It was as a newly divorced mother of four teenagers that George McEncroe saw a gap in the market.
The logistics of getting around in Australia was “a constant nightmare", and her daughter had a very different experience from her sons when it came to ride-hailing services.
“My daughter had some very uncomfortable experiences in Ubers and cabs but none that justified a criminal complaint," she said. “Questioning about boyfriends, telling a girl she's sexy, looking at someone in the rear-view mirror, and licking your lips is not a crime… but it's gross."
In contrast, George's three sons interacted in a totally different way with taxis. They happily sat in the front seat, never worrying about sexual assault or being blamed if they ever were victims of sexual assault. It highlighted to George that traditional transport providers had overlooked women.
“Fewer than 6% of all cab drivers are women [in Australia] and I had never had a woman driving me in an Uber," she said.
George McEncroe was a successful writer and comedian before founding Shebah.
Despite this, George, who is also a driver for Shebah, could see the advantages of working flexibly as a driver for many women.
She started Shebah in 2016, and the app was officially launched – fittingly – on International Women's Day in 2017. It now boasts 250,000 users.
“Questioning about boyfriends, telling a girl she's sexy, looking at someone in the rear-view mirror and licking your lips is not a crime… but it's gross," – George McEncroe, CEO, Shebah
One of the reasons for Shebah's success is the supportive role that many of its drivers take towards their clients.
George said she often receives emails from women who say they had been unable to do something important before they started using Shebah. Some have not been able to leave the house, while others had been held back from studying, playing a sport, or accepting a promotion at work.
Some passengers have even described times when a driver helped them to zip up a dress or record a school concert and share it with parents who are at work.
“The joy is immense for all of us when we hear about the kids getting dropped for school enabling parents to move from casual to full-time employment," she said.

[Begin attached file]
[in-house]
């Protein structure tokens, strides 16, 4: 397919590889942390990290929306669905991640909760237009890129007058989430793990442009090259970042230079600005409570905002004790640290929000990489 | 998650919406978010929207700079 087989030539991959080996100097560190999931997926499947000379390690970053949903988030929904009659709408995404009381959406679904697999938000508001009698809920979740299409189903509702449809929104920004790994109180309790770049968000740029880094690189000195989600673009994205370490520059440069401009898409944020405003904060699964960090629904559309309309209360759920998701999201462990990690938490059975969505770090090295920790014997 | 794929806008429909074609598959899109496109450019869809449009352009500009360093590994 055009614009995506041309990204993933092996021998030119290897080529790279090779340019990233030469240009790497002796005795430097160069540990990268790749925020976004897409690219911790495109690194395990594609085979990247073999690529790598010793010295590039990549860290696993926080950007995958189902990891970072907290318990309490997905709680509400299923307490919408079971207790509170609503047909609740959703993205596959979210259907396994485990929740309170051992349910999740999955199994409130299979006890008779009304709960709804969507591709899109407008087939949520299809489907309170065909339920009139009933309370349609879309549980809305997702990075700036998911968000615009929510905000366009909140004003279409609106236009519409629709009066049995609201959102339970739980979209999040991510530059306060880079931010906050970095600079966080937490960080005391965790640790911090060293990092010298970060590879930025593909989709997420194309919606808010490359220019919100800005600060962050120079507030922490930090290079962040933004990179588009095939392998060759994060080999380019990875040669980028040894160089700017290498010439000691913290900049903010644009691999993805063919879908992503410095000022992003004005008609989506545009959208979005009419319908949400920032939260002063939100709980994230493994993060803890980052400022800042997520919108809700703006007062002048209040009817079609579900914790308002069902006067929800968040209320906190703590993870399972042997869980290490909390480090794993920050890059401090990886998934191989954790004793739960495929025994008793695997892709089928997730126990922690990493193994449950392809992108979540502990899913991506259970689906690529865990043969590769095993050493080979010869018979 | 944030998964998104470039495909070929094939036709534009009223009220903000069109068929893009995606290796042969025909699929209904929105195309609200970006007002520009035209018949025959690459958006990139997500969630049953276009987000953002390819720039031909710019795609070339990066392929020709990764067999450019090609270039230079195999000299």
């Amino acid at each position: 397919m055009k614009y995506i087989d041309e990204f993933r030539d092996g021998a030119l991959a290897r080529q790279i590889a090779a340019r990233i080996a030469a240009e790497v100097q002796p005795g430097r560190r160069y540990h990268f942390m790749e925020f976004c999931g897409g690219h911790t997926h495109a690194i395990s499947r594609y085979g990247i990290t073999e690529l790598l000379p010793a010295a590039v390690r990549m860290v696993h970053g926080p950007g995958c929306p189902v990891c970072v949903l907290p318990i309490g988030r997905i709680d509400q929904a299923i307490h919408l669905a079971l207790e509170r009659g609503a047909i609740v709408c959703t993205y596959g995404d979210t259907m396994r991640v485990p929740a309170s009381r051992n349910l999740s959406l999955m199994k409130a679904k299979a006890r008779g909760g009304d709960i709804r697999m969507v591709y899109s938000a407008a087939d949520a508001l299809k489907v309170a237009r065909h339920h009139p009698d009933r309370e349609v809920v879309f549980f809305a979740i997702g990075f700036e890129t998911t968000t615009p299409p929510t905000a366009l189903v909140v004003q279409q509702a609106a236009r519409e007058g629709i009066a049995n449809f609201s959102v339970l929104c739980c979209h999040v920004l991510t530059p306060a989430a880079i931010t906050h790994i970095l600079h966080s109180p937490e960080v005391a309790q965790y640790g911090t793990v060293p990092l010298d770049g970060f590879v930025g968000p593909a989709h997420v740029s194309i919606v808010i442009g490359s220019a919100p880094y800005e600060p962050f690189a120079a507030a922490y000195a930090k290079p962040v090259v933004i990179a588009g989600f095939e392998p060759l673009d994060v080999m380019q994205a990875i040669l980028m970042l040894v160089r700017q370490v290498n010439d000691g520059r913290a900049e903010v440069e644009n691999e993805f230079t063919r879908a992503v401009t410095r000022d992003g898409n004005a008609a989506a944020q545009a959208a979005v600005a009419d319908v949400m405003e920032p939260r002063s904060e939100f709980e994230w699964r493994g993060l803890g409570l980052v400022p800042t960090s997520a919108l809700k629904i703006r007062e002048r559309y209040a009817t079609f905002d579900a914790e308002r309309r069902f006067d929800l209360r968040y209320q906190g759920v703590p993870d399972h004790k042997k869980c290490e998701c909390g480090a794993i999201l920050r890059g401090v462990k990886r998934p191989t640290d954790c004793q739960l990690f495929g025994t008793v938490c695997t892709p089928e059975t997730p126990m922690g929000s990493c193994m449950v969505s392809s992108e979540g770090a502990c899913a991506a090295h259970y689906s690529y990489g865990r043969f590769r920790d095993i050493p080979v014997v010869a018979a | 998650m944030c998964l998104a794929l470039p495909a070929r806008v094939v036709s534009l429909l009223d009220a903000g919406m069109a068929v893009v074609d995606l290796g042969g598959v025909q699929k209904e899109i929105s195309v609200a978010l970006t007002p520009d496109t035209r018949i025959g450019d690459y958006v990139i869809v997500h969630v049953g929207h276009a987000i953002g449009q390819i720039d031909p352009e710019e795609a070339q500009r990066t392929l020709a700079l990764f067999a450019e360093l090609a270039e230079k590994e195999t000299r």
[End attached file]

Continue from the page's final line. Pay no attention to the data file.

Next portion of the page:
And it is a different kind of ride-hailing experience for the drivers, too. Many women choose to drive with their baby in the car, avoiding the need for prohibitively expensive childcare.
Shebah can transport unaccompanied children and has a code of conduct for all its drivers. No driver can be removed from the app unless she has had warnings beforehand. It also has an in-house support team prepared to deal with any issues that arise.
Shebah drivers often drop children at school or other events.
Unchartered territory for women
Shebah is powered by HERE Maps, despite the fact the app was built around Google Maps. One of the advantages of using HERE Maps is that it is available in various languages.
“We can also pay for our map usage per ride which is critical for managing costs," George said.
The company has had to adapt to the reality of COVID-19. Within days of the pandemic being declared, they had started a delivery service, known as 'Shebah Drops'. People in the community were able to order groceries, medication, and other essentials straight to their door without needing to interact with others.
Shebah drivers can receive bookings and tips ahead of time.
Shebah had to cut costs in some areas in response to the pandemic, but George said the company has managed well.
And one thing is for sure: it has not dampened their ambitions.
“We plan to offer this service to every woman in the world. But we just have to adjust to the new COVID environment first and ensure safety is paramount for our riders and drivers," said George.
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